Challenge: Once you have mastered the sway and/ or bounce, make up your own dance moves... but don't loose the beat!
*Don't forget to post pictures of you and your little one doing these activities to our Facebook Page with the hashtag #spellboundsounds!
Take it away, maestros!
There is a Chinese Proverb that goes “Tell me and I will forget; show me and I may remember; involve me and I will understand.” Here at Spellbound, we embody this philosophy by using stories, puppets, and interactive theatrical experiences to teach children a wide range of skills from mastering language to more abstract concepts like understanding and coping with daily routine. This week, in the spirit "involving" our explorers, Storytime classes were devoted to exploring the body through art, AND to using the body as a means by which to explore art. Here are some fun ways for you and your little one can do just that at home!
Tell your child a story that makes frequent mention to parts of the body. Encourage and/or help them point to that body part whenever it is mentioned in the story.
Once upon a time, there was a princess who walked everywhere on her TOES. One day, she got an idea in her HEAD that she would go for a bike ride around her kingdom. She pulled her shoes on her FEET and wrapped her scarf around her NECK, as it was the dead of winter, and set off. She was riding along her favorite street, when her EYES fell upon the most beautiful dog she had ever seen. So distracted was she by this dog, that she forgot to look where she was going, and crashed into a street sign! She fell of her bike, skinning her ELBOW. She did not know what to do, but just when she thought all hope was lost, the dog she had seen earlier came bounding around the corner, with a bandage in his MOUTH. The princess got on her KNEES, and took the bandage in her HANDS. Together they bandaged up her scrape, and she peddled back to her castle, the sound of the dogs friendly bark ringing in her EARS.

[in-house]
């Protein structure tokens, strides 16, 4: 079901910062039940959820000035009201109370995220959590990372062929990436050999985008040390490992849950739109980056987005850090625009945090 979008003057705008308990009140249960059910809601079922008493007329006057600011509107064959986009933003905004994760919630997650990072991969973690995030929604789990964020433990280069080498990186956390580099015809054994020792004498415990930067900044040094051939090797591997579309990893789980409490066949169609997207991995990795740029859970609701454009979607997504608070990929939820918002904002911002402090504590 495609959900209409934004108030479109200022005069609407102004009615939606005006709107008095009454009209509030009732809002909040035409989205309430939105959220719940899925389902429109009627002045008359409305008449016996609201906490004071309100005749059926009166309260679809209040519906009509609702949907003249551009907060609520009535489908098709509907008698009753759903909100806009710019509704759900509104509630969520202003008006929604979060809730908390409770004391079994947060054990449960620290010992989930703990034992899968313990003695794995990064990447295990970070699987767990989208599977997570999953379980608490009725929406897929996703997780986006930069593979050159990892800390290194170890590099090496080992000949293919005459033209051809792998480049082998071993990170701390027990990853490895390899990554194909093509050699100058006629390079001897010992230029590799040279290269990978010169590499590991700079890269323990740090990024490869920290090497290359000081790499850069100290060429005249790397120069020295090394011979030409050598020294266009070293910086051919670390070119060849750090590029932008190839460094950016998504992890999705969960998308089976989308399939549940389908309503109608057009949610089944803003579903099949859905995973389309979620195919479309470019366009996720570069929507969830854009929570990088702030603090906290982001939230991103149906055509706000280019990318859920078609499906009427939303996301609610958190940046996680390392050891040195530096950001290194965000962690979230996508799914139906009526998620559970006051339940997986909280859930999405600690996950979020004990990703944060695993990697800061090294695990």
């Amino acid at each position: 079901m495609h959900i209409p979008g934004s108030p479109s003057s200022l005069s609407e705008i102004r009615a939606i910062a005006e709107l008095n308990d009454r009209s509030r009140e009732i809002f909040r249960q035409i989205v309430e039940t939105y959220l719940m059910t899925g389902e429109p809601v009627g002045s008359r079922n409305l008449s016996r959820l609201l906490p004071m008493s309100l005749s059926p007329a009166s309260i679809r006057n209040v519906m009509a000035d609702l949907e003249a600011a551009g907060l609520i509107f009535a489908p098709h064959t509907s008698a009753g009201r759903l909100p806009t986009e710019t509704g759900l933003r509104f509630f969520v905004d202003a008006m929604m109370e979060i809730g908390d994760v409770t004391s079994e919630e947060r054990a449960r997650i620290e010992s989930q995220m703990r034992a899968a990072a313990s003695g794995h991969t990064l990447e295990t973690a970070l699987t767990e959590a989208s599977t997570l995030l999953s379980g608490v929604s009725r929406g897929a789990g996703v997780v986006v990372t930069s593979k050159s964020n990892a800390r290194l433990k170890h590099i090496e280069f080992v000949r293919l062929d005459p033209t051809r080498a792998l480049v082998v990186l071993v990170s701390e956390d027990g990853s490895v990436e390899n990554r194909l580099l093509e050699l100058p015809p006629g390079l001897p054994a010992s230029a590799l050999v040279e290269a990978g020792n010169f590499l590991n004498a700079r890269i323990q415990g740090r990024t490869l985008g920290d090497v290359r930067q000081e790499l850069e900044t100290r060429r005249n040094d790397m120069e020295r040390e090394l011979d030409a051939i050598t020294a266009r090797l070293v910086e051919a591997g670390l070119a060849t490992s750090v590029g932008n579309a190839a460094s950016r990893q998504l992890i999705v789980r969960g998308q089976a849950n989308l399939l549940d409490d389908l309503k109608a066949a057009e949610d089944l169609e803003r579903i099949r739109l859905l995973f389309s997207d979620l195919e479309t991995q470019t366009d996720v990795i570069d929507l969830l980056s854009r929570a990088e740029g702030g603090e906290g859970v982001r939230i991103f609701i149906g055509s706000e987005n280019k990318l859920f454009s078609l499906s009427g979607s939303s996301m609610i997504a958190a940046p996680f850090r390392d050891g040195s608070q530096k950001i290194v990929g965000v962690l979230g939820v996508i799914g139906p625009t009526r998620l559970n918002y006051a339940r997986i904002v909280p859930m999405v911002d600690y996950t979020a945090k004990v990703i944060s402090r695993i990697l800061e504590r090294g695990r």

Not only can we tell stories about our bodies, but we can use our bodies to tell stories.
A Trip to the Circus
Imagine running a consecutive 30 mile race. Impossible, right? What about climbing a 9,777 foot tall mountain? Now imagine doing these things Every. Single. Day.
Lauren Jost, Director